January 23, 2013
Hagel and the Jewish lobby: much ado about nothing
As a proud member of the “Jewish lobby” cited inartfully by former Senator Chuck Hagel, I fail to understand why some conservatives are pulling out all the stops in what I predict will be a futile effort to derail his nomination to be the next Secretary of Defense.
The other day I tuned in to the Hugh Hewitt show, and was more than a little surprised to hear Frank Gaffney, a former Department of Defense official whose own nomination to a senior post was blocked by the Senate , criticize Hagel for holding views on defense and foreign-policy issues that were very similar to those of President Obama. What Obama should do, according to Gaffney, is nominate someone who will oppose him on issues like cutting the defense budget, Iran, etc. Earth to Frank: you didn’t win on November 6th. Obama did. Elections matter. If our president wants to nominate someone who agrees with him on defense issues, that’s fine with me. I didn’t vote for him, and probably would not nominate someone with Hagel’s views to head our military. However, I have seen nothing so far to indicate that the former head of the USO is obviously unqualified to preside at the Pentagon.
I am also puzzled by the brouhaha over Hagel’s use of the term “Jewish lobby” while discussing Israel in an interview with former State Department advisor Aaron Miller. Yes, in the context of his remarks he probably should have said “Israel lobby” instead of Jewish lobby. However, we shouldn’t forget, as Shai Franklin writes in the Jewish Journal, that there is a Jewish lobby that promotes Jewish interests on a national and even international level. That said, Hagel erred in his subsequent apologies by stating “I know the pro-Israel lobby is comprised of both Jewish and non-Jewish Americans.” What he may not know is that the “Jewish lobby” is as well.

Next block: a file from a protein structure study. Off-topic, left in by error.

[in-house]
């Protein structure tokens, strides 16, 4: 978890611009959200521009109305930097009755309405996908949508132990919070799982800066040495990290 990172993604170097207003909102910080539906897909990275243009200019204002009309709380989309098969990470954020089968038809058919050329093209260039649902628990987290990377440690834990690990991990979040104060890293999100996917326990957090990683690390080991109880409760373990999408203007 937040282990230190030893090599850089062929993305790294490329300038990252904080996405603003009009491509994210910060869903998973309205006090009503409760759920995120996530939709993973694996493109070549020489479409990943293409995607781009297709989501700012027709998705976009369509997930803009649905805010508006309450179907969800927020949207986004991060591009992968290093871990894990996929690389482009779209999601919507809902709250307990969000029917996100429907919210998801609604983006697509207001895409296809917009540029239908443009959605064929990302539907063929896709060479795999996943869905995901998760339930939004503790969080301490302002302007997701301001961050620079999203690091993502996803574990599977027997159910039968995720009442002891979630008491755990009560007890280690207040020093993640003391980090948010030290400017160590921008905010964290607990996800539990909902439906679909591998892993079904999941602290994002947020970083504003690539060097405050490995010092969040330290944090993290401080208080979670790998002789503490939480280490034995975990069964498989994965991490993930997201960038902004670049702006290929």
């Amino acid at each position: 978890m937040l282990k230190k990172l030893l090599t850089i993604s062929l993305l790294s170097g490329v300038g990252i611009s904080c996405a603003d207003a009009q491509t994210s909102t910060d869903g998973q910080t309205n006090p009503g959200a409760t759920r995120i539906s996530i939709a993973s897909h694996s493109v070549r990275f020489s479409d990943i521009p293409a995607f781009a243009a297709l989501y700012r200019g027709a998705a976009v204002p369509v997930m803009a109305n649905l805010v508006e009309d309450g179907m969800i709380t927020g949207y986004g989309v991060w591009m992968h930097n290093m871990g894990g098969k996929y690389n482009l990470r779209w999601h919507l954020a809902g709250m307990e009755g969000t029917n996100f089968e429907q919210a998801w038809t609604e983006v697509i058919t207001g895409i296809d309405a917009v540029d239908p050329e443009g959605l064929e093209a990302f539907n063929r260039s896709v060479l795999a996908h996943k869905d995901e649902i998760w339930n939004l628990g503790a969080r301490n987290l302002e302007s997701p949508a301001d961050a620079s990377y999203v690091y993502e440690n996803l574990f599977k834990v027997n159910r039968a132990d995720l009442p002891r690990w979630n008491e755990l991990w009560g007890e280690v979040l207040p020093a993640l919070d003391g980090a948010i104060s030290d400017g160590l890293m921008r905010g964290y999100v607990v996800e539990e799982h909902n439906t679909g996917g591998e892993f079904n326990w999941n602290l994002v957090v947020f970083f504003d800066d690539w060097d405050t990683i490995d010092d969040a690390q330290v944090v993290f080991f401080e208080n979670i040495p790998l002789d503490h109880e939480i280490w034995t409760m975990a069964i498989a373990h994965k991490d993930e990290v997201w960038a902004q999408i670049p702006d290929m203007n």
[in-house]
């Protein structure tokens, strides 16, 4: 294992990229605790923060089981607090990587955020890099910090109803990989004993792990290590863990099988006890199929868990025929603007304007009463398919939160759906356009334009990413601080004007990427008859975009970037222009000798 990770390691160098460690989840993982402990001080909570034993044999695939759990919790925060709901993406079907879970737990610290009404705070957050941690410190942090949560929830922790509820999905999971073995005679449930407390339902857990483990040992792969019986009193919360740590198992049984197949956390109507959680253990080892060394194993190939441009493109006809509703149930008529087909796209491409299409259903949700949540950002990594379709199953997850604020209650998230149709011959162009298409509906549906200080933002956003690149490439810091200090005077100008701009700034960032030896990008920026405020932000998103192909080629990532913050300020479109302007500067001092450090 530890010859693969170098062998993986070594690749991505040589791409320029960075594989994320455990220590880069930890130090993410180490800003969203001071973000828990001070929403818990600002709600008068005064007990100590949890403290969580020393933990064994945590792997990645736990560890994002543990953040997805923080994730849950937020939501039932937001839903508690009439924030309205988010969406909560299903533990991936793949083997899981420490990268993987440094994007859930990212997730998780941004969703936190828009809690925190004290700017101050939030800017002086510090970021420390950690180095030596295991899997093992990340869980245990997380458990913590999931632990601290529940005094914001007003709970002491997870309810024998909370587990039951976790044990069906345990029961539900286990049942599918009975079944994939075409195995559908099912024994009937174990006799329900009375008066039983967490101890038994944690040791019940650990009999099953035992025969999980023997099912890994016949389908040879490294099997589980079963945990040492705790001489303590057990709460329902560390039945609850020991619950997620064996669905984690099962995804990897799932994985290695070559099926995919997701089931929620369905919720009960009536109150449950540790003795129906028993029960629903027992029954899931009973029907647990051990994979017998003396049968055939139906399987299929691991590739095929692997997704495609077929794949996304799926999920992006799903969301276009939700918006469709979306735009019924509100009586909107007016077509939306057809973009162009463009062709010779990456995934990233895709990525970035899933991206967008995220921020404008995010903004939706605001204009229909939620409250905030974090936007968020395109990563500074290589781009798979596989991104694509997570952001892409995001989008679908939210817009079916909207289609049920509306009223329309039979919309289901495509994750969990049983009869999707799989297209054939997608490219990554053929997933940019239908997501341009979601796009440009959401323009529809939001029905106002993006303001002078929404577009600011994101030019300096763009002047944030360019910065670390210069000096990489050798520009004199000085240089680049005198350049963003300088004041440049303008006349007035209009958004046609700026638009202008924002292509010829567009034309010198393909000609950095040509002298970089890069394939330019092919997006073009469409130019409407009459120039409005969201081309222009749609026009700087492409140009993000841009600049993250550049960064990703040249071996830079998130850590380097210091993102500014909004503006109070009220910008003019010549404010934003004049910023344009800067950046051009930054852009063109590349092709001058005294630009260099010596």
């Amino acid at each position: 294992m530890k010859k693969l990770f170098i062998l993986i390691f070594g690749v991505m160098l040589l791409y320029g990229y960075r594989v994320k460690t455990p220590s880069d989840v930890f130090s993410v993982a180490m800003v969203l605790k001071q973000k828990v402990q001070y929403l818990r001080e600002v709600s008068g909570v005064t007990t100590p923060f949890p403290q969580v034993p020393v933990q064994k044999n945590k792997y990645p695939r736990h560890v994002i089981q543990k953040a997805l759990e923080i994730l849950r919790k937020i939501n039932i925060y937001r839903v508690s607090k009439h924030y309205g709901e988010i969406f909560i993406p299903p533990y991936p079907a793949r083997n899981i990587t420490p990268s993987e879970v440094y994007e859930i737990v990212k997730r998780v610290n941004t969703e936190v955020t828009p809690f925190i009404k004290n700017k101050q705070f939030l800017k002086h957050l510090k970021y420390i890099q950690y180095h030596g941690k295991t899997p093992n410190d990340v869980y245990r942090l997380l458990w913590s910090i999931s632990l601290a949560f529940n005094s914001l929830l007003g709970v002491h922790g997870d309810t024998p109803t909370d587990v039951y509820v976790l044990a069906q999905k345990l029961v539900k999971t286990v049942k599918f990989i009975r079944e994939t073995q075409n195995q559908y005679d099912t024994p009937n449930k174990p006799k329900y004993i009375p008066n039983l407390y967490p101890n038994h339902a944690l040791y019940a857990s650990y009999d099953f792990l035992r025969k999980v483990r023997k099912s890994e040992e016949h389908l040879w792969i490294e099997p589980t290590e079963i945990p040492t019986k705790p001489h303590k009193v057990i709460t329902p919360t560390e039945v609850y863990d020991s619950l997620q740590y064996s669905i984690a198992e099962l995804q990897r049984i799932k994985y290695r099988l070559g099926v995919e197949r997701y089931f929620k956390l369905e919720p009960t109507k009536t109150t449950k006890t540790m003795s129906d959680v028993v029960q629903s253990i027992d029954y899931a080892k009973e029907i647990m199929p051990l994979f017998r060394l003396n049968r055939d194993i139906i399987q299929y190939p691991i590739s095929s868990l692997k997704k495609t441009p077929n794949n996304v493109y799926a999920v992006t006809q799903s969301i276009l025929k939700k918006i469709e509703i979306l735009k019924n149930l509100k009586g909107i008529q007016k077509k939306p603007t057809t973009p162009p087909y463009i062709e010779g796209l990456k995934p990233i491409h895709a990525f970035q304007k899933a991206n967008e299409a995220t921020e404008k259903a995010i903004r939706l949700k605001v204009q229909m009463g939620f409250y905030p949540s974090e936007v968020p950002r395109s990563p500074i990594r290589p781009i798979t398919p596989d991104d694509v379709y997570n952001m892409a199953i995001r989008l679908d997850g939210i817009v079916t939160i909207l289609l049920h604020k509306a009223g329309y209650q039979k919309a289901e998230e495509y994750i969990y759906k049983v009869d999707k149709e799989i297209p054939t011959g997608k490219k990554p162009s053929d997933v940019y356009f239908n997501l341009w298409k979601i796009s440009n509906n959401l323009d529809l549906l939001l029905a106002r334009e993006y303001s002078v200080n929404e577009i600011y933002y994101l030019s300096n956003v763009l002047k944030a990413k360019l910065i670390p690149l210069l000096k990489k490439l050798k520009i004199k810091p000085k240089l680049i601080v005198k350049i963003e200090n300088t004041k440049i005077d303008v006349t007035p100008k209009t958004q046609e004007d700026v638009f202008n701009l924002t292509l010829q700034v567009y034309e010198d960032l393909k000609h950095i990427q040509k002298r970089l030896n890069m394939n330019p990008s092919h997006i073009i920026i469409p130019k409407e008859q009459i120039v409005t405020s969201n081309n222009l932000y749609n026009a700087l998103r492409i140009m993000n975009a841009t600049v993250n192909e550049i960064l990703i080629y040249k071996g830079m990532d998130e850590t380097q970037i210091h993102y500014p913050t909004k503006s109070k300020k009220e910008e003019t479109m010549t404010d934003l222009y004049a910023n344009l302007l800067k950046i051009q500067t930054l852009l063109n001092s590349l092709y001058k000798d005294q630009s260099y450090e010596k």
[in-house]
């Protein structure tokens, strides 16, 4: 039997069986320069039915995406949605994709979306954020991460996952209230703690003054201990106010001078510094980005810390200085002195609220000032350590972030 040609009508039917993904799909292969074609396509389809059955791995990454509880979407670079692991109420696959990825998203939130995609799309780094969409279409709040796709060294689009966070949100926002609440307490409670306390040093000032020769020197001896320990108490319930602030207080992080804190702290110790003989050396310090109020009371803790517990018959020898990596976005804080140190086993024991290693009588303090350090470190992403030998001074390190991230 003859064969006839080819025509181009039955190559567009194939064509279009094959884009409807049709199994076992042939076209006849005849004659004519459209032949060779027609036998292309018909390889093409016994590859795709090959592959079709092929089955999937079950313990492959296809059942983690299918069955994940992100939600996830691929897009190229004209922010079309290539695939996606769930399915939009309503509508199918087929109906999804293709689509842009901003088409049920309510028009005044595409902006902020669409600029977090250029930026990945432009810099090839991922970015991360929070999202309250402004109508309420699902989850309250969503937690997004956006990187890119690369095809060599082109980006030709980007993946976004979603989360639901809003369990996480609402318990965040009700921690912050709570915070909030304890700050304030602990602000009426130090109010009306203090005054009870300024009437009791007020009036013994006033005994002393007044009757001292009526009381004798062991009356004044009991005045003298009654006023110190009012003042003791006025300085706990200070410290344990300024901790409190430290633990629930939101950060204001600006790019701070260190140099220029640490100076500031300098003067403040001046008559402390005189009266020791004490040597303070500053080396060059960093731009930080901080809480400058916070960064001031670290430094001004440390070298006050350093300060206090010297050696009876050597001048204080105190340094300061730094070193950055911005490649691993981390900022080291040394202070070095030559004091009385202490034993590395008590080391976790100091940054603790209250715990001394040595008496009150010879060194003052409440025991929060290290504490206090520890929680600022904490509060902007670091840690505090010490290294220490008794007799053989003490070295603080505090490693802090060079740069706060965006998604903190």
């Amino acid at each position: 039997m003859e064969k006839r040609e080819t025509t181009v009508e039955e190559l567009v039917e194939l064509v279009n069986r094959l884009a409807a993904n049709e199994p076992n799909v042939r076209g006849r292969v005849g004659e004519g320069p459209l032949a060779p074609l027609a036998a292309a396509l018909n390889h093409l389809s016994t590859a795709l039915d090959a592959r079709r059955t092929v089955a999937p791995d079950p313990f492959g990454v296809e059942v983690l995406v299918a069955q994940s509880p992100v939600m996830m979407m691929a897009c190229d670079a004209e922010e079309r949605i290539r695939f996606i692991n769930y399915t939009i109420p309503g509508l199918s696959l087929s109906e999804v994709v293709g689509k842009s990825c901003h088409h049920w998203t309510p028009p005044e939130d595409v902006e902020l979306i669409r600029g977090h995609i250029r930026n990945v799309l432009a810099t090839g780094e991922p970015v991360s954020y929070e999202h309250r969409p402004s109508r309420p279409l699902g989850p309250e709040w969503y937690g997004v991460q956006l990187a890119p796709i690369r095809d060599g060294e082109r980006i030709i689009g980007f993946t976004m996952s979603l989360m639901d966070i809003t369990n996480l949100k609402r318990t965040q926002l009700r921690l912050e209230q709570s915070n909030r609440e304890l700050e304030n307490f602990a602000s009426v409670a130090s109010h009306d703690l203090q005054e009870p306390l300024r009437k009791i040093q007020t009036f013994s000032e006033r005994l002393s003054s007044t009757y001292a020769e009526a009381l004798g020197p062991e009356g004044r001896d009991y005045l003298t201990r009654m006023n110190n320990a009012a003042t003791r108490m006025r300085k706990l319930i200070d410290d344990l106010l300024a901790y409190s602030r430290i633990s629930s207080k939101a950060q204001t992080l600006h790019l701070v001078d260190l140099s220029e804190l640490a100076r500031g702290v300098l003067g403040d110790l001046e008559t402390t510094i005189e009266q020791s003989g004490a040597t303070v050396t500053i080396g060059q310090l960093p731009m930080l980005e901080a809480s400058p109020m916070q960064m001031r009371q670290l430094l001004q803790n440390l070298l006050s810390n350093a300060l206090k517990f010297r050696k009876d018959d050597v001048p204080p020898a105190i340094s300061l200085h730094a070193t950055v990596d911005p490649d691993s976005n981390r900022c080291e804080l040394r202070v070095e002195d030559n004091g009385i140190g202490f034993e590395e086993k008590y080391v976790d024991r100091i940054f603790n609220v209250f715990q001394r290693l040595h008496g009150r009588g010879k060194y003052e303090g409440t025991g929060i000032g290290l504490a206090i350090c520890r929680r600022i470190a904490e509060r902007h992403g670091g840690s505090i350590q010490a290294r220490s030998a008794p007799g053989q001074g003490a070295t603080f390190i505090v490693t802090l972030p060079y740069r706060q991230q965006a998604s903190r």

Whether meeting with a pastor accused of anti-Semitism, conducting outreach to Hispanics on behalf of Jews, arranging for the cleaning of a Jewish cemetery in Europe, or lecturing on Jews and tolerance on a college campus, for years I have considered myself, and felt accepted as, a member of the Jewish community (or lobby if you prefer). You don’t have to be a Jew to want Jews to succeed wildly as individuals and as a people. Israel activism is an important part of the Jewish lobby, but it is only a part. I know Mormons who teach kids in Jewish schools, work at the Jewish Federation, solicit donations for Israel’s Red Cross, and perform many other services for the Jewish community that they love. Are they political lobbyists? Not quite. However, by promoting Jewish interests they are engaged in a form of private lobbying that inspires me.
Hagel’s impolitic remark should be ignored absent other compelling evidence of anti-Semitism. I’m positive that my fellow conservatives have more important things to focus on right now, like how badly the Ravens will thrash the 49ers next month.